A sweet historical romance hobbled by cliché.



It might seem like Emilia and Maria live lives of ease and decadence, but behind the fancy dresses are two young teenagers who work hard and are deeply affected by events beyond their control.

Emilia is a talented musician who composes her own music, while her sister Maria is a talented scholar with a gift for languages. Their father is proud of them, but he also sees them as tools with which to gain a stronger foothold in 1737 Milan’s noble society. His vision of their future clashes sharply with Emilia’s, which involves a betrothal to a certain handsome violin player. And Maria feels called to join a convent and serve the poor, but as the eldest daughter, she is expected to contribute to her family’s social standing instead of following her own wishes. Martino explores the gilded passageways of Hapsburg-era Milan’s white aristocracy with technically accomplished descriptions of privilege, luxury, and teenage longing. The writing is sometimes rich and nuanced, though it often falls victim to cliché. For example, when the music teacher praises Emilia’s love for writing music with “true heart,” Emilia thinks to herself, “And in doing so, he’d captured mine.” The romance at the heart of the book tends to miss the mark of real passion with weak arrows of platitude.

A sweet historical romance hobbled by cliché. (Historical fiction. 13-16)

Pub Date: Sept. 30, 2017

ISBN: 978-1-5467-9945-0

Page Count: 258

Publisher: Vinspire Publishing

Review Posted Online: July 17, 2017

Kirkus Reviews Issue: Aug. 1, 2017

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Sensitive subject matter that could have benefited from a subtler, more sober touch.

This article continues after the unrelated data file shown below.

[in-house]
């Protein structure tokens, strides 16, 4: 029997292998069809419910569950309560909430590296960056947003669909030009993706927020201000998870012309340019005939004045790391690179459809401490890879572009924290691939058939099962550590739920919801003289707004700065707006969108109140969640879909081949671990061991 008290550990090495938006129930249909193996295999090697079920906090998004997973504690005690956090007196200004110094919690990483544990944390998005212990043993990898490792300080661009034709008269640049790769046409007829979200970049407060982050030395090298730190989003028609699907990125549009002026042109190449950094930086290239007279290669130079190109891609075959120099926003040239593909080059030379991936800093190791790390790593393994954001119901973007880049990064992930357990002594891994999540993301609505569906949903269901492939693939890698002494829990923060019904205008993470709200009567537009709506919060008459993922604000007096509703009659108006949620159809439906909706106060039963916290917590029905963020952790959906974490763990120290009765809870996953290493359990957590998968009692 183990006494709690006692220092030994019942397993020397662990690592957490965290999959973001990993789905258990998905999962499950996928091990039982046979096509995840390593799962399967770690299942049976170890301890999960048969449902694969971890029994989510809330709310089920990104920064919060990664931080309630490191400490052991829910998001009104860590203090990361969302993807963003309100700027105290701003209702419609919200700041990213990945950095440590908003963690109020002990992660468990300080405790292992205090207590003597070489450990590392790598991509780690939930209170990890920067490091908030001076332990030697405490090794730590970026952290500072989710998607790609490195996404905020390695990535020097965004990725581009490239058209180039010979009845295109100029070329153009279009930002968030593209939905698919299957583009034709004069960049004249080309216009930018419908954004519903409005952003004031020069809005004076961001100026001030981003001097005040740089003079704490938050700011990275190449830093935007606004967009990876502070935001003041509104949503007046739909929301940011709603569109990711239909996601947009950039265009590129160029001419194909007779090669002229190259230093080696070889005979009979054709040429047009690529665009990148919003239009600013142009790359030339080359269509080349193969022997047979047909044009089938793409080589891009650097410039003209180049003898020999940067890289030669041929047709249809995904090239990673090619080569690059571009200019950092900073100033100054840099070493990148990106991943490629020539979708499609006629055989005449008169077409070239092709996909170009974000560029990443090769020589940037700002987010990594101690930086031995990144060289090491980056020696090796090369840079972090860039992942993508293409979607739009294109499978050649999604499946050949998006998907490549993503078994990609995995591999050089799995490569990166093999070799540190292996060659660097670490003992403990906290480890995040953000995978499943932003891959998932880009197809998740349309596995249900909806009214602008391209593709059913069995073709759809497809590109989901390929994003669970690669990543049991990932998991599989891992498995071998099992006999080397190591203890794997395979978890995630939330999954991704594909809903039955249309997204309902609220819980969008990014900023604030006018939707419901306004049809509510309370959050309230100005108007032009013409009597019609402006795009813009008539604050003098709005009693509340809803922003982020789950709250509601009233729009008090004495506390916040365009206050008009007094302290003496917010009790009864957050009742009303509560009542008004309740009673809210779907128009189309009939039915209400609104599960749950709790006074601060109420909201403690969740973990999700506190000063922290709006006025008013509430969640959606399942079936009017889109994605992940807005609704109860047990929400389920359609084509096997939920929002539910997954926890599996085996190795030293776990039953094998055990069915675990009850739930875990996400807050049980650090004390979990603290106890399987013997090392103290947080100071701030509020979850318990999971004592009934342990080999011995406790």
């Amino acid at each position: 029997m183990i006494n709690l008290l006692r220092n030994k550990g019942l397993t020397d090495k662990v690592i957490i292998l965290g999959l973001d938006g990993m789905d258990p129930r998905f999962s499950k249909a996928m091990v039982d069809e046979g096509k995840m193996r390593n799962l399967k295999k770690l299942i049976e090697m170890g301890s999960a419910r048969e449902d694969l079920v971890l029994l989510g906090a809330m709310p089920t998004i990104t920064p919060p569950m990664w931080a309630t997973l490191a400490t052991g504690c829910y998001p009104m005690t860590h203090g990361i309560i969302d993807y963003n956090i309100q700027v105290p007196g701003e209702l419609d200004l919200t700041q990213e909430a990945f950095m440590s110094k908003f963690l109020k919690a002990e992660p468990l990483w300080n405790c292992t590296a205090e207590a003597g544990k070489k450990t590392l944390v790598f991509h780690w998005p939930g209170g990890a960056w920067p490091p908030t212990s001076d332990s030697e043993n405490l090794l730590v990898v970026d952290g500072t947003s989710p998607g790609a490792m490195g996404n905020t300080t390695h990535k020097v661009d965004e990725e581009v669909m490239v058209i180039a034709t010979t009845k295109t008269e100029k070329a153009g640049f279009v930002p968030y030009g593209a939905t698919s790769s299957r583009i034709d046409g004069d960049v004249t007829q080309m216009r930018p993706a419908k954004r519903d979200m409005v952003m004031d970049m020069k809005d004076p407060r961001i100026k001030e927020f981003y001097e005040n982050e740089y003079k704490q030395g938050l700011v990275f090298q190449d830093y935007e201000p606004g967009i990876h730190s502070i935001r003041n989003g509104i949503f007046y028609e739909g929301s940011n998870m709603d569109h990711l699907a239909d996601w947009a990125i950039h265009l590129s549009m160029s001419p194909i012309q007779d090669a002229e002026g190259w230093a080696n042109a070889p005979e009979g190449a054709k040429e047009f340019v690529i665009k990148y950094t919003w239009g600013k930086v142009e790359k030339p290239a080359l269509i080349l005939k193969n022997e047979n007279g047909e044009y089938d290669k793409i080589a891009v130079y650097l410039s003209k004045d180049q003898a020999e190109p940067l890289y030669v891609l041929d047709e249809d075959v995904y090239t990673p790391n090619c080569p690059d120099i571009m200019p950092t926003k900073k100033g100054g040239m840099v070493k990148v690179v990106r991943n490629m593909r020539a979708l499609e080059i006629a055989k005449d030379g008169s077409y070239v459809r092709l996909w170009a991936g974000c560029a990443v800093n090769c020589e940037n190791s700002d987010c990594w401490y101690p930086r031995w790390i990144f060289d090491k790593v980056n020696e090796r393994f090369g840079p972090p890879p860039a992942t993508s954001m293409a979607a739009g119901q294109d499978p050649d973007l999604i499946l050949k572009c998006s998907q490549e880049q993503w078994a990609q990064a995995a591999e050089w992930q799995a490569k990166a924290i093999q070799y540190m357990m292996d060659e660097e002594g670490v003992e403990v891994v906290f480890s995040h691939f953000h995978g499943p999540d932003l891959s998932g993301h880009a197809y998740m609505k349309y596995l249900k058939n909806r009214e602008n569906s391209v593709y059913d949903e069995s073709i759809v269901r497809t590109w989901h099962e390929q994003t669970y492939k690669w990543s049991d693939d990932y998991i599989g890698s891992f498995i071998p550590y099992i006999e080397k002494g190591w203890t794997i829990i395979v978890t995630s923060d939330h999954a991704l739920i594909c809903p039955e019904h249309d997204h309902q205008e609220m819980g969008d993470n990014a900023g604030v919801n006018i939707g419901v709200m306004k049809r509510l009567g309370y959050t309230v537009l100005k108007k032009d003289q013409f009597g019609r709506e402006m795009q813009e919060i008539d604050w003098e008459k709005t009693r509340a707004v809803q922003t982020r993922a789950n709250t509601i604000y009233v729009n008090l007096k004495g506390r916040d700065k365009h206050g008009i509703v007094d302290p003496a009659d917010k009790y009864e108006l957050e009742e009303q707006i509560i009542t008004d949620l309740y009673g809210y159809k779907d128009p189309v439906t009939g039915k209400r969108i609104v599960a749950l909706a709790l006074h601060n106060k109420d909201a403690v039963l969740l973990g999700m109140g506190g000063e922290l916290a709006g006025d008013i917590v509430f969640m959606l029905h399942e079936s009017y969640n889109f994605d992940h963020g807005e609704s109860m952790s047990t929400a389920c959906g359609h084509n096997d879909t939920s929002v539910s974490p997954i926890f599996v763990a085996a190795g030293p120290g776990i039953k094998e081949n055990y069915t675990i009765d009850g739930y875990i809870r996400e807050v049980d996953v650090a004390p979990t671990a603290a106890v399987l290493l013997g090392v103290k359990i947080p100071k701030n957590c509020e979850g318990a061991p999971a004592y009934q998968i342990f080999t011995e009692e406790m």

A Jewish girl joins up with Polish resistance groups to fight for her people against the evils of the Holocaust.

Chaya Lindner is forcibly separated from her family when they are consigned to the Jewish ghetto in Krakow. The 16-year-old is taken in by the leaders of Akiva, a fledgling Jewish resistance group that offers her the opportunity to become a courier, using her fair coloring to pass for Polish and sneak into ghettos to smuggle in supplies and information. Chaya’s missions quickly become more dangerous, taking her on a perilous journey from a disastrous mission in Krakow to the ghastly ghetto of Lodz and eventually to Warsaw to aid the Jews there in their gathering uprising inside the walls of the ghetto. Through it all, she is partnered with a secretive young girl whom she is reluctant to trust. The trajectory of the narrative skews toward the sensational, highlighting moments of resistance via cinematic action sequences but not pausing to linger on the emotional toll of the Holocaust’s atrocities. Younger readers without sufficient historical knowledge may not appreciate the gravity of the events depicted. The principal characters lack depth, and their actions and the situations they find themselves in often require too much suspension of disbelief to pass for realism.

Sensitive subject matter that could have benefited from a subtler, more sober touch. (afterword) (Historical fiction. 12-16)

Pub Date: Aug. 28, 2018

ISBN: 978-1-338-14847-3

Page Count: 400

Publisher: Scholastic

Review Posted Online: May 28, 2018

Kirkus Reviews Issue: June 15, 2018

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